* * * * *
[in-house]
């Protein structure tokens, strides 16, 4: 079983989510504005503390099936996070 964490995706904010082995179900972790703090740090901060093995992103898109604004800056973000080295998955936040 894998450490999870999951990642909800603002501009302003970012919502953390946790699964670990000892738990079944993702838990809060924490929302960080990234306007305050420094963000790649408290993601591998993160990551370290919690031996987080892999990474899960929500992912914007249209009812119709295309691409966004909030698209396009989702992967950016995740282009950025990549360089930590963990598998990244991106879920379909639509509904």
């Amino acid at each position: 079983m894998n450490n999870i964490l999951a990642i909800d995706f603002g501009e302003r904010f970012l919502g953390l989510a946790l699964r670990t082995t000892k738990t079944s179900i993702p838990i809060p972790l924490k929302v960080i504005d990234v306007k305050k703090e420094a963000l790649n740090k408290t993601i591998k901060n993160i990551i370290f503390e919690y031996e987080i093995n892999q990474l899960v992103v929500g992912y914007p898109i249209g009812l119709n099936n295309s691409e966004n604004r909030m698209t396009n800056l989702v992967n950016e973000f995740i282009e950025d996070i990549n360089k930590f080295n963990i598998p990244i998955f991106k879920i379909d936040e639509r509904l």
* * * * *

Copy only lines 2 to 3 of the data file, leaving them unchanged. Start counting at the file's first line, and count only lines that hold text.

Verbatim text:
């Protein structure tokens, strides 16, 4: 079983989510504005503390099936996070 964490995706904010082995179900972790703090740090901060093995992103898109604004800056973000080295998955936040 894998450490999870999951990642909800603002501009302003970012919502953390946790699964670990000892738990079944993702838990809060924490929302960080990234306007305050420094963000790649408290993601591998993160990551370290919690031996987080892999990474899960929500992912914007249209009812119709295309691409966004909030698209396009989702992967950016995740282009950025990549360089930590963990598998990244991106879920379909639509509904």
């Amino acid at each position: 079983m894998n450490n999870i964490l999951a990642i909800d995706f603002g501009e302003r904010f970012l919502g953390l989510a946790l699964r670990t082995t000892k738990t079944s179900i993702p838990i809060p972790l924490k929302v960080i504005d990234v306007k305050k703090e420094a963000l790649n740090k408290t993601i591998k901060n993160i990551i370290f503390e919690y031996e987080i093995n892999q990474l899960v992103v929500g992912y914007p898109i249209g009812l119709n099936n295309s691409e966004n604004r909030m698209t396009n800056l989702v992967n950016e973000f995740i282009e950025d996070i990549n360089k930590f080295n963990i598998p990244i998955f991106k879920i379909d936040e639509r509904l």